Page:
No. 1274.--xv. 16. The husks that the swine did eat.] That negaliov answers to siliqua, and signifies a husk or pod, wherein the seeds of some plants, especially those of the leguminous tribe, are contained, is evident. Both the Greek and Latin terms signify the fruit of the carob tree, a tree very common in the Levant, and in the southern parts of Europe, as Spain and Italy. This fruit still continues to be used for the same purpose, the feeding of swine. It is also called St. John's Bread, from the opinion that the Baptist used it in the wilderness. Miller says it is mealy, and has a sweetish taste, and that it is eaten by the poorer sort, for it grows in the common hedges and is of little account.

CAMPBELL's Translation of the Gospels, note.

No. 1275.-XV. 25. He heard music and dancing.] There can be no doubt but that music frequently accompanied eastern meals, especially those which were

of a superior kind. Homer thus represents Ulysses's meal. Ησθιε δ' ως οτ' αοιδος ενι μεγάροισιν αειδεν, &c.

Odyss. xvii. 358.

Long as the bard
Chanted he ate, and when he ceas’d to eat,
Then also ceas'd the bard divine to sing.

No. 1276.-xvi. 12. If ye have not been faithful in that which is another man's, who shall give you that which is your own?] The following custom of the Turks may contribute to our understanding of these words. “ It is a common custom with the merchants of this country when they hire a broker, book-keeper, or other confidential servant, to agree that he shall claim no wages : but to make amends for that unprofitable disadvantage, they give them free and uncontrouled authority to cheat them every way they can in managing their business: but with this proviso, that they must never exceed the privileged advantage of ten per cent. All under that which they can fairly gain in the settling of accounts with their respective masters is properly their own ; and by their master's will is confirmed to their possession.” Aaron Hill's Travels, p. 77.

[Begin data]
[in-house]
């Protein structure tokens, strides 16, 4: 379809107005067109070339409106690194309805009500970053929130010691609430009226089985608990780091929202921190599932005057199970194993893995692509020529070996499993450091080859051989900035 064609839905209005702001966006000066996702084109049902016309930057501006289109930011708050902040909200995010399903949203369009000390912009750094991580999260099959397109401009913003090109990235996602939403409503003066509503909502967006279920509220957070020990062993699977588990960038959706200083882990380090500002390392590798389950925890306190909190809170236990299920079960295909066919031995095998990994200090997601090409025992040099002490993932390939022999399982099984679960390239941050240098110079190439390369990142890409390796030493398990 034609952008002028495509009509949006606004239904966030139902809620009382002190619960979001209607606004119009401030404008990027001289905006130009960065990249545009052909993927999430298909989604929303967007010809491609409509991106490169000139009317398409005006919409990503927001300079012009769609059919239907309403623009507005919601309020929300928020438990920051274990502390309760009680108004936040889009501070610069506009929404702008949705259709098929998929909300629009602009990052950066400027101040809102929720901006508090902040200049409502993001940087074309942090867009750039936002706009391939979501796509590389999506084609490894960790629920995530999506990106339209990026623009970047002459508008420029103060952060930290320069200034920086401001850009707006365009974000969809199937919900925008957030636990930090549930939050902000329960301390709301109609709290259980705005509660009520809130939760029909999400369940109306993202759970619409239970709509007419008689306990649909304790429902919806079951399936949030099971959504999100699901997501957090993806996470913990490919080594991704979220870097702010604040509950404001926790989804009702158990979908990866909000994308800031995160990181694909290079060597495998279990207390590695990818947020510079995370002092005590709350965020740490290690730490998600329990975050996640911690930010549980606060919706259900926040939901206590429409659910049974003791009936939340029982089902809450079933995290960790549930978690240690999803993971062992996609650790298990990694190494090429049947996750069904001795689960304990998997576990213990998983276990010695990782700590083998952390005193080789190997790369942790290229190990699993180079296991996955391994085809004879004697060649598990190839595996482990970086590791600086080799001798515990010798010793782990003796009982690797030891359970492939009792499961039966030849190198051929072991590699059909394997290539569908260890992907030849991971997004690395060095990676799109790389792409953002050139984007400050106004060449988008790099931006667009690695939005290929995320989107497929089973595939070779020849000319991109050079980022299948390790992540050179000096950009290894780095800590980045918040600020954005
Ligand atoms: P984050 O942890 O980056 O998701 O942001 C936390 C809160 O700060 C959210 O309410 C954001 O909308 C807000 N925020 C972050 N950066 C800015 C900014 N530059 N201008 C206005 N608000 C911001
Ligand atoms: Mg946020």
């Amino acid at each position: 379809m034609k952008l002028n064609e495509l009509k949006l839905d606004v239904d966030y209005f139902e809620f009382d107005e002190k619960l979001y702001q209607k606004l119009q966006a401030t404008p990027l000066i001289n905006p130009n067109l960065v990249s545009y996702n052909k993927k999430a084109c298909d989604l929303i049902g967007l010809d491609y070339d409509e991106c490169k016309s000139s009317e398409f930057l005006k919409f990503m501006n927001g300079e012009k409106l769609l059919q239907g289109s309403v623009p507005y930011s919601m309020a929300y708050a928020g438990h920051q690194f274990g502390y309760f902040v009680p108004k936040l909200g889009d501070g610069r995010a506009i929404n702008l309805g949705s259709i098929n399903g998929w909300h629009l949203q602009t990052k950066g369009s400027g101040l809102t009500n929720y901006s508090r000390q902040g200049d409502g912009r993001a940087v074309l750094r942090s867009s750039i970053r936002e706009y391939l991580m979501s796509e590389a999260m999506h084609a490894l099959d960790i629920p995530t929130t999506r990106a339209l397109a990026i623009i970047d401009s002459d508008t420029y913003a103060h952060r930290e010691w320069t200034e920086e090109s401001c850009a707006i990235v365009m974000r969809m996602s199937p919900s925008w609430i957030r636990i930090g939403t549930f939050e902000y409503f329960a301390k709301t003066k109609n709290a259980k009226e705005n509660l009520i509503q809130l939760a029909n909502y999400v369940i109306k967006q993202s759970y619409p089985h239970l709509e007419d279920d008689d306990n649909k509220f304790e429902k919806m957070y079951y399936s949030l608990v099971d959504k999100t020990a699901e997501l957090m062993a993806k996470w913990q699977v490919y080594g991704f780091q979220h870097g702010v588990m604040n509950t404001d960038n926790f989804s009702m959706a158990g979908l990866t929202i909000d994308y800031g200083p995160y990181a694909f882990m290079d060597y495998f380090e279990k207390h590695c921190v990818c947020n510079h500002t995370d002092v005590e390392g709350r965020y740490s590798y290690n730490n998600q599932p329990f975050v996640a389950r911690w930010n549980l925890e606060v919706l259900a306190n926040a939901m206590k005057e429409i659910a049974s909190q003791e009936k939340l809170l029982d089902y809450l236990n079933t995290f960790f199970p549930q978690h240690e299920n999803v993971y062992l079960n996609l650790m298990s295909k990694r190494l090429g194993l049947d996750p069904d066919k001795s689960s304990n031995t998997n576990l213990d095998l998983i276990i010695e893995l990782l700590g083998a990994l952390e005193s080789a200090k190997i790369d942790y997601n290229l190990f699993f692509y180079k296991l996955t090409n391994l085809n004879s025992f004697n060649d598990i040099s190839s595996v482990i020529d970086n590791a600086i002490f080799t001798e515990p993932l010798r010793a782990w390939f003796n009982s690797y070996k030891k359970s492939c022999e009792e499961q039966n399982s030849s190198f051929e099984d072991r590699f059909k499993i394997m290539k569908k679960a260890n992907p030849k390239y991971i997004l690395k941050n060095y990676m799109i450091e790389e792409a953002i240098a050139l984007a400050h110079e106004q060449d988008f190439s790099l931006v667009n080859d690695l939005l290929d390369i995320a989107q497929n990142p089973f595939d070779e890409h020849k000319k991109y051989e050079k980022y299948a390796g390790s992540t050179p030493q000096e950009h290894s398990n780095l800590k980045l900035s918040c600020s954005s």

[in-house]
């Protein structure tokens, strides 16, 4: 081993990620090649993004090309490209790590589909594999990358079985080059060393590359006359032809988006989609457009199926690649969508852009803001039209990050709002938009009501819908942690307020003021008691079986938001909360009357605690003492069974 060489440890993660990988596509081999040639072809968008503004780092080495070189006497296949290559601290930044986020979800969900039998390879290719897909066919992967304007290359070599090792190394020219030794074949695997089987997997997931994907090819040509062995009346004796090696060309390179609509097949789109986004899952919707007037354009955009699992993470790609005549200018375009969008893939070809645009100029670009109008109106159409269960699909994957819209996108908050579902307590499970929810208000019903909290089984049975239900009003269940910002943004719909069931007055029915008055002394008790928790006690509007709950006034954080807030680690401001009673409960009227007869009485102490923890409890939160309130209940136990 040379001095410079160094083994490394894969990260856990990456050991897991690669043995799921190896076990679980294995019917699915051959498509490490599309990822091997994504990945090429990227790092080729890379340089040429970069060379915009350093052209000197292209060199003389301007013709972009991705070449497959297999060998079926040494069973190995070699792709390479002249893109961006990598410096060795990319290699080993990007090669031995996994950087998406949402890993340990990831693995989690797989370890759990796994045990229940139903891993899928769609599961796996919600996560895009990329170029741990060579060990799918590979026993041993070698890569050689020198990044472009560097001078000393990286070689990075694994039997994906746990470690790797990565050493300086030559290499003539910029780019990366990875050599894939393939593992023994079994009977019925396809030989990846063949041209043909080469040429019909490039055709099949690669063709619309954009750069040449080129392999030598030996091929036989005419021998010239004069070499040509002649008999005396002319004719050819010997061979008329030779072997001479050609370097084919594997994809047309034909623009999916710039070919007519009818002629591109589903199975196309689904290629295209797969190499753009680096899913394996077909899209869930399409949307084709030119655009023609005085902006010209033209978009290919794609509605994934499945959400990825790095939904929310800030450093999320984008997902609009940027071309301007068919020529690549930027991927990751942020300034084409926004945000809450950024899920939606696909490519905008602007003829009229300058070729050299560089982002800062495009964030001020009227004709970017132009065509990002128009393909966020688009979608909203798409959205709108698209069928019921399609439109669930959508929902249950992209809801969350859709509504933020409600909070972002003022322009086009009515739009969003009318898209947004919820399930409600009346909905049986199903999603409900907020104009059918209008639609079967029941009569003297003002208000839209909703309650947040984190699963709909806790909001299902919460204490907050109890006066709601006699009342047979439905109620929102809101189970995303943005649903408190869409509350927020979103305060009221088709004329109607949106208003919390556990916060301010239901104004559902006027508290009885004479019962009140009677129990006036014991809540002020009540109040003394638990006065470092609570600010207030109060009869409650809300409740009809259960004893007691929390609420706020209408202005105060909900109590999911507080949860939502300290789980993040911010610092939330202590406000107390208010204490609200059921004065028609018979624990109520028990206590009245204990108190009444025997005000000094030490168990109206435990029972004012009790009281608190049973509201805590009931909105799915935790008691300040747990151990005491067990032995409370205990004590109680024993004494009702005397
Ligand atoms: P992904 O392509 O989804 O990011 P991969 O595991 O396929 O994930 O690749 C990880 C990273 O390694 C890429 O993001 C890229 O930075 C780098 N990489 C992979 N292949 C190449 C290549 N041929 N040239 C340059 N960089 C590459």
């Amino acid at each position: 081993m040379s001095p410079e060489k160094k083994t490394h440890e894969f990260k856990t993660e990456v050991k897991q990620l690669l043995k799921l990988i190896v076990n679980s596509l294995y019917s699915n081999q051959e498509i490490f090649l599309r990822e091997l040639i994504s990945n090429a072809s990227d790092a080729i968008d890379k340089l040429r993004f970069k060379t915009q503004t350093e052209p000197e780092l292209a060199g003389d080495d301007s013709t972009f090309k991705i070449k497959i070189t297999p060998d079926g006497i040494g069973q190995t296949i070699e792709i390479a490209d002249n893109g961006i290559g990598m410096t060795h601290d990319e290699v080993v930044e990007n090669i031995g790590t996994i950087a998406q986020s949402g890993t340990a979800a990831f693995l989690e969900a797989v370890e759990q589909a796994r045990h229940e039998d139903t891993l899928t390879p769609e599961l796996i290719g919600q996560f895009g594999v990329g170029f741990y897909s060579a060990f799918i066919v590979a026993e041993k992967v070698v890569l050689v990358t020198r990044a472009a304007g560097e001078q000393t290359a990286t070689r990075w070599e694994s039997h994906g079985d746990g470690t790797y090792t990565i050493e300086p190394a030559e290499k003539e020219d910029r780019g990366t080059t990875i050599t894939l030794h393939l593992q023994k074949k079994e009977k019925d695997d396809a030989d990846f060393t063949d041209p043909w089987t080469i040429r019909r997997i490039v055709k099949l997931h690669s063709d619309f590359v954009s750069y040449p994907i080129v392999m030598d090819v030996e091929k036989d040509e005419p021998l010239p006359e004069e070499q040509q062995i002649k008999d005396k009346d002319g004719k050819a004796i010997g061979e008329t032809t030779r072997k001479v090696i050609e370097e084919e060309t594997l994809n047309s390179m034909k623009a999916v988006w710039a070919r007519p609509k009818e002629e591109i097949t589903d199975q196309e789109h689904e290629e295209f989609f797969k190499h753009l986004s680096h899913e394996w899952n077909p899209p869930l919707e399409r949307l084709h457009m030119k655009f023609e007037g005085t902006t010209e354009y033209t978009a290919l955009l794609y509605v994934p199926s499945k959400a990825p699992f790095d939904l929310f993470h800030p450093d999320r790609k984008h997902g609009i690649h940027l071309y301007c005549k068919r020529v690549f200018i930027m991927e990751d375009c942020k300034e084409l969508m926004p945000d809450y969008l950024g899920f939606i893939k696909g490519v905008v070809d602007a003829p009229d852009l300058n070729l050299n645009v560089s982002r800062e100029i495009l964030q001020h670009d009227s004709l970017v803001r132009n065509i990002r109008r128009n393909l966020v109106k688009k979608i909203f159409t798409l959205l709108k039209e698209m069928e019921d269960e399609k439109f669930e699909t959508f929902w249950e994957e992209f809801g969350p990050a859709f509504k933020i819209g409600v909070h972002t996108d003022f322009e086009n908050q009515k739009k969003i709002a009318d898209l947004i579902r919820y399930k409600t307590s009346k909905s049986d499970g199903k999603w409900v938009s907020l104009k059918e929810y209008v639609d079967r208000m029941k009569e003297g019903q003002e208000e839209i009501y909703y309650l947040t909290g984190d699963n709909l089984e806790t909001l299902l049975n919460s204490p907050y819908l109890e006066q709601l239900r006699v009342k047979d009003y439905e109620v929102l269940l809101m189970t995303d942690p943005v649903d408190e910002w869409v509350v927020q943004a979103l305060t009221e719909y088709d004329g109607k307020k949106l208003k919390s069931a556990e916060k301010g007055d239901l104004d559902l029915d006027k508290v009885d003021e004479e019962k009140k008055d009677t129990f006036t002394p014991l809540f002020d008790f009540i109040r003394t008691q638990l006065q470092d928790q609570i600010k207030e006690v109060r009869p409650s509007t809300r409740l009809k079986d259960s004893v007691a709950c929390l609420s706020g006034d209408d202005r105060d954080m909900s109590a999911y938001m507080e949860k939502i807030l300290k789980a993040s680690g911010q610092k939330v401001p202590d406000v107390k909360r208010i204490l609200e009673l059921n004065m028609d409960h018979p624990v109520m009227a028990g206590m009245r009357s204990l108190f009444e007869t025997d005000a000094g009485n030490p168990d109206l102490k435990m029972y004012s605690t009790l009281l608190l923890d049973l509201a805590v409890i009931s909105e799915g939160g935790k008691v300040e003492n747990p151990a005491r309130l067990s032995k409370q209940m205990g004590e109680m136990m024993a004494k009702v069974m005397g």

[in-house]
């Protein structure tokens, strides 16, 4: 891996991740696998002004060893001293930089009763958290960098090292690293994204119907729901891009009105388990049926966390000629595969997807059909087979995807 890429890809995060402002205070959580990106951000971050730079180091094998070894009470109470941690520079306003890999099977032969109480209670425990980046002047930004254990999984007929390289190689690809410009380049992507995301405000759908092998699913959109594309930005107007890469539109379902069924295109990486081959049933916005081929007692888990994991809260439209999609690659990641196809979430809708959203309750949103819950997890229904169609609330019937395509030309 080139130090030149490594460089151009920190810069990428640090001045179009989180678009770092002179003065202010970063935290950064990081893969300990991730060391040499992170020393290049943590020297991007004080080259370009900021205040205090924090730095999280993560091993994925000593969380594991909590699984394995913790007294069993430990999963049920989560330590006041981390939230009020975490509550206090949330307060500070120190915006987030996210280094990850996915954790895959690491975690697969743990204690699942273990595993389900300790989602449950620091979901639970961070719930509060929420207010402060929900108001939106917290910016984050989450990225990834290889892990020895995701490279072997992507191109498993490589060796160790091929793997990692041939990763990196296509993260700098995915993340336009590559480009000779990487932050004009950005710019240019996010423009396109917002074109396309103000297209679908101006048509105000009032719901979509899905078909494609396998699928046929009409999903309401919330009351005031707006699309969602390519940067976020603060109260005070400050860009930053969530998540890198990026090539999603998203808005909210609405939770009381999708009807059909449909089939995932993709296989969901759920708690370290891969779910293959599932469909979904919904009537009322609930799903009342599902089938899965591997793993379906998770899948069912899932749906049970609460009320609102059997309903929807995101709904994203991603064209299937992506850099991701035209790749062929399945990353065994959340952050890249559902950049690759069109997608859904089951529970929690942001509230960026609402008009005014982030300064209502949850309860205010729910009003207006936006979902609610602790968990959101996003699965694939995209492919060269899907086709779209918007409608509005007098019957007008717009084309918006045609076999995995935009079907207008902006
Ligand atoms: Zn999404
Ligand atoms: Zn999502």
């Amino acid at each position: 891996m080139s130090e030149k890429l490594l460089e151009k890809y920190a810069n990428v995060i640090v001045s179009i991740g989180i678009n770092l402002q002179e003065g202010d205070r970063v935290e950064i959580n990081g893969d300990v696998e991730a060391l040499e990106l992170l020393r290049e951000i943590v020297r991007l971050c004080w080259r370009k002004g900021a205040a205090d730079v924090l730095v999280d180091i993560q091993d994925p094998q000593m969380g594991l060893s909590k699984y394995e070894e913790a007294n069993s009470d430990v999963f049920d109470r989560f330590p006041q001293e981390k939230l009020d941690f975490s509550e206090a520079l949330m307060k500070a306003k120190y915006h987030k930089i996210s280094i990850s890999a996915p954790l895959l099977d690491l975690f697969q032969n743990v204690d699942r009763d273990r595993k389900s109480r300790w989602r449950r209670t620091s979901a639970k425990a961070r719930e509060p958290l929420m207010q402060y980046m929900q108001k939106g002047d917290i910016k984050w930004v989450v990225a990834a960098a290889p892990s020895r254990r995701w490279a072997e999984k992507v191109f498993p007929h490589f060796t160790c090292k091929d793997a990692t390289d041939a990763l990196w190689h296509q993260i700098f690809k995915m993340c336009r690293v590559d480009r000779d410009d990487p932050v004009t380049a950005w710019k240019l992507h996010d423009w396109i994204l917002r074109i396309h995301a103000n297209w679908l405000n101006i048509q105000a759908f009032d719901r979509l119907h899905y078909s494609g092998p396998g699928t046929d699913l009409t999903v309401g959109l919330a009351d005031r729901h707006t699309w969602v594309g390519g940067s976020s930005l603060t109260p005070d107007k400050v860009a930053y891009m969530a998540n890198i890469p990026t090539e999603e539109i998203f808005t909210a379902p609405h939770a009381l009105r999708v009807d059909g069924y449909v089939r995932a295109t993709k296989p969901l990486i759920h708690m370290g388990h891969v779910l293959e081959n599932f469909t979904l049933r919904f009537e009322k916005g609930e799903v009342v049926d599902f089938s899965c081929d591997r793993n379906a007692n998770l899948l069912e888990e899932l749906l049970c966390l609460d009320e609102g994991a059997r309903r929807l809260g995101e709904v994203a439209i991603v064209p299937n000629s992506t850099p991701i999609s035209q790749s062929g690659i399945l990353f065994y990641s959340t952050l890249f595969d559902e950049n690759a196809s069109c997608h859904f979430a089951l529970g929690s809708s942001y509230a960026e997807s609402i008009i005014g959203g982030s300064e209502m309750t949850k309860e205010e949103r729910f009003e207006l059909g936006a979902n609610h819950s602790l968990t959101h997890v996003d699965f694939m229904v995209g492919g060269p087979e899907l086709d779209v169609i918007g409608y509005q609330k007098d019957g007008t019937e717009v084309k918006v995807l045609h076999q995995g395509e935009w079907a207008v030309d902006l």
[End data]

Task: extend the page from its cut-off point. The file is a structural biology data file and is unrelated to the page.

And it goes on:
This kind of allowance, though extremely singular, is both ancient and general in the East. It is mentioned in the Gentoo Laws, chap. ix. “If a man hath hired any person to conduct a trade for him, and no agreement be made with regard to wages, in that case the person hired shall receive one-tenth of the profit."

The text above cited must therefore, according to these extracts at least, mean, “ if you have not been found faithful in the administration of your principal's property, how can you expect to receive your share (as the word may signify) of that advantage which should reward your labours ? If you have not been